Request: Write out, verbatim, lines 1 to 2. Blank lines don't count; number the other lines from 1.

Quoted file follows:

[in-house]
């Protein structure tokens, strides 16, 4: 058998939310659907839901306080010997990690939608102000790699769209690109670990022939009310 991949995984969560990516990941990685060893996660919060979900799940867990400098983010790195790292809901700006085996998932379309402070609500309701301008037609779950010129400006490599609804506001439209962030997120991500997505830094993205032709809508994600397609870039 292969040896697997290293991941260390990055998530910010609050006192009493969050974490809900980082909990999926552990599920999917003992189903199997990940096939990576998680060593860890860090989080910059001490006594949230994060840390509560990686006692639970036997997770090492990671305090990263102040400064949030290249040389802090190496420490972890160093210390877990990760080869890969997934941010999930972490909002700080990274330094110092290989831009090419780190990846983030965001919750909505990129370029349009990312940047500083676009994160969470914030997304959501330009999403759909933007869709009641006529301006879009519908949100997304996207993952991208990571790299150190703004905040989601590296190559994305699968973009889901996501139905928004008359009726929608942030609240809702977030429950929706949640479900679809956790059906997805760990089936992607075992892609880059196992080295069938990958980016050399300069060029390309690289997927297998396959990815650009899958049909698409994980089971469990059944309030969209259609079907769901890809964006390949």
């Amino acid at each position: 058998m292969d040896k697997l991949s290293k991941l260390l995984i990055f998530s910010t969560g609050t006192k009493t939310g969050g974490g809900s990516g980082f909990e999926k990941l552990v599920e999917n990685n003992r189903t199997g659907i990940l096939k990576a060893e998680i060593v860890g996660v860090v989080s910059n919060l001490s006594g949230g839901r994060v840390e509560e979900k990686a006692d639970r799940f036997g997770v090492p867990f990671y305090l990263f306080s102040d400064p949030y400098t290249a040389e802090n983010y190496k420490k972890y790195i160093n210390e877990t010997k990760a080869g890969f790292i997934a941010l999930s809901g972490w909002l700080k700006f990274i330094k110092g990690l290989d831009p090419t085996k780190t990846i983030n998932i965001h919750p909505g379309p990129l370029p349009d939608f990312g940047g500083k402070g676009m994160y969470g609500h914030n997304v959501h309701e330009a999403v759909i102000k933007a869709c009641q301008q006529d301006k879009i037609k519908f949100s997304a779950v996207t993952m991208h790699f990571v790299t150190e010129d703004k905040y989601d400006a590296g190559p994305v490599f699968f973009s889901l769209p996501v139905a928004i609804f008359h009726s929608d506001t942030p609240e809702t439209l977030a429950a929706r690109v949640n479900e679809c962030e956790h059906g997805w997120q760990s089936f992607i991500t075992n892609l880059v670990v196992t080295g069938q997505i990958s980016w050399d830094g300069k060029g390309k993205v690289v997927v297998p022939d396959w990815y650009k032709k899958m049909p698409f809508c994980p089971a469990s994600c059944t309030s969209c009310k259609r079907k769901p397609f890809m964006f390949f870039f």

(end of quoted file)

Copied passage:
[in-house]
């Protein structure tokens, strides 16, 4: 058998939310659907839901306080010997990690939608102000790699769209690109670990022939009310 991949995984969560990516990941990685060893996660919060979900799940867990400098983010790195790292809901700006085996998932379309402070609500309701301008037609779950010129400006490599609804506001439209962030997120991500997505830094993205032709809508994600397609870039 292969040896697997290293991941260390990055998530910010609050006192009493969050974490809900980082909990999926552990599920999917003992189903199997990940096939990576998680060593860890860090989080910059001490006594949230994060840390509560990686006692639970036997997770090492990671305090990263102040400064949030290249040389802090190496420490972890160093210390877990990760080869890969997934941010999930972490909002700080990274330094110092290989831009090419780190990846983030965001919750909505990129370029349009990312940047500083676009994160969470914030997304959501330009999403759909933007869709009641006529301006879009519908949100997304996207993952991208990571790299150190703004905040989601590296190559994305699968973009889901996501139905928004008359009726929608942030609240809702977030429950929706949640479900679809956790059906997805760990089936992607075992892609880059196992080295069938990958980016050399300069060029390309690289997927297998396959990815650009899958049909698409994980089971469990059944309030969209259609079907769901890809964006390949």